The BP is less likely to be made as a counter, because they’re not spreading from the table minimum to a higher wager. It’s no wonder why the MIT Blackjack Team made such a killing with this effective strategy. However, blackjack teams aren’t all they’re cracked up to be. Forming a team sounds like a great idea to every serious player. But this is a case where reality doesn’t always meet the vision. You need a team of dedicated players who are willing to pour in the time and effort. If one or more members aren’t on board, then it’s virtually impossible to be successful.

Teams are often formed with one serious player and a few of their gambling buddies. The serious player may break off from the team and start counting solo when other members lose interest. Maybe you’ll get lucky and form an excellent blackjack team. But the more likely scenario that you’ll simply have a few thrills with your buddies before going solo or looking for new members.

In Case You’re Still Interested in Counting Cards – Here’s How


The blackjack world is full of different card counting systems. These strategies differ based on their complexity and the advantage they give players. You can spend a lot of time going through systems and learning each one. But a couple of decent counting strategies that are great for beginners include the Knockout (KO) and Hi-Lo systems.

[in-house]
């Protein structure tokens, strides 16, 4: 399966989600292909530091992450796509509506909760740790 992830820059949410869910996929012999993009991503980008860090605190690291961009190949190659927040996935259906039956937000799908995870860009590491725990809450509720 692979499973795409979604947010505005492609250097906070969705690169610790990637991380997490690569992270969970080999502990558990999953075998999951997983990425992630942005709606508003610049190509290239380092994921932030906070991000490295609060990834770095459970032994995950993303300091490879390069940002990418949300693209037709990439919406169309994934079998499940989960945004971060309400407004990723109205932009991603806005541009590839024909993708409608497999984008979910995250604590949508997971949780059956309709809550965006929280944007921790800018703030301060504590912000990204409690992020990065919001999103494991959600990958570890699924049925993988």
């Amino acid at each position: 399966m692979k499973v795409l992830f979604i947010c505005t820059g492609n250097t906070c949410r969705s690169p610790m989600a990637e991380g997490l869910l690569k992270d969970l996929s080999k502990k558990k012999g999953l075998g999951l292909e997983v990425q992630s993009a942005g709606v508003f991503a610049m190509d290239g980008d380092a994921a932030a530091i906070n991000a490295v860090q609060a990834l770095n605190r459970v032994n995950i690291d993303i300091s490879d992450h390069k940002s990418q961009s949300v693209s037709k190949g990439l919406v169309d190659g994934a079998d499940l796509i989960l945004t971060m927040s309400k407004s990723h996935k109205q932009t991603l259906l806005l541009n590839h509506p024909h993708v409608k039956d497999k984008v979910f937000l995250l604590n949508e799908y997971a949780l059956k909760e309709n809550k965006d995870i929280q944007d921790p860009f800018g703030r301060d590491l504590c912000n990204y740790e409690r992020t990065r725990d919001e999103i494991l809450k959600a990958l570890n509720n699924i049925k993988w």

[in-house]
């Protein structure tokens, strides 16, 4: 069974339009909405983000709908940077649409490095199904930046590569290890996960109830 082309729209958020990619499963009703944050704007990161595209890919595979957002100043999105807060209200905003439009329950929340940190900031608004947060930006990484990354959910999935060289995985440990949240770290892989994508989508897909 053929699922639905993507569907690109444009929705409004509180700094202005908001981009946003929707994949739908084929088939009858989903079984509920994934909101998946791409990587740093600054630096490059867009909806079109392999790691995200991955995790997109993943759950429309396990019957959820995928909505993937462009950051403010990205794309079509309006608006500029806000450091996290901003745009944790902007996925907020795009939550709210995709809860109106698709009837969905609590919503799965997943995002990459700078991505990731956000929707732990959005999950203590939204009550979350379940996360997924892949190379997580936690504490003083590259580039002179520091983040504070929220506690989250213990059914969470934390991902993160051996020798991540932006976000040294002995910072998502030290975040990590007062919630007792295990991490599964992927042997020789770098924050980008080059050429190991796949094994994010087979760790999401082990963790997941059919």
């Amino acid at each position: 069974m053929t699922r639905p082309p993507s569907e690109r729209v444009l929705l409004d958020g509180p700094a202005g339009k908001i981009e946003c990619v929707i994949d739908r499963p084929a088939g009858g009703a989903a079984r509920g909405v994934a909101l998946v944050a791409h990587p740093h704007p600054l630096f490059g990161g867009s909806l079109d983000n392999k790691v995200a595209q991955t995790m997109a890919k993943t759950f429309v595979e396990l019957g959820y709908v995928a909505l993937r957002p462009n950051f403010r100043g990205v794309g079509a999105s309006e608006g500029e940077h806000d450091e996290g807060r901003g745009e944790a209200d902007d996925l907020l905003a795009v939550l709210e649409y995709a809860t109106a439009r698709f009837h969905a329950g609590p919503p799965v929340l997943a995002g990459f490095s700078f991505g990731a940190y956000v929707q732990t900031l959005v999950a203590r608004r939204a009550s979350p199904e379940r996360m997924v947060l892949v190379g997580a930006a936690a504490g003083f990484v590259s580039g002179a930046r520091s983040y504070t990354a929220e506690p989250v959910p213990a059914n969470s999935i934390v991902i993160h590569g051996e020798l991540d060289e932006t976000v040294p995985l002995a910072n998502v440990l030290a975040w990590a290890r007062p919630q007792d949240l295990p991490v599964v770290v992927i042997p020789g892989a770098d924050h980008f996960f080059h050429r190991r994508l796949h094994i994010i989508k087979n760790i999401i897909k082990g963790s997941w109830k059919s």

Starting with the KO, the goal is to track low, neutral, and high cards. You also assign each group of cards the following point values:

  • Low cards (2-7) = +1
  • Neutral cards (8-9) = 0
  • High cards (A-10) = -1

The KO is an “unbalanced system,” meaning that it features more low cards than high cards. Therefore, you don’t have to account for the multiple decks when tracking the count. Instead, you simply keep a “running count” of the entire shoe and raise bets towards the end if you have a very favorable count.

Here’s an example:

  • You bet the table minimum of $10 when the count is +1 or worse.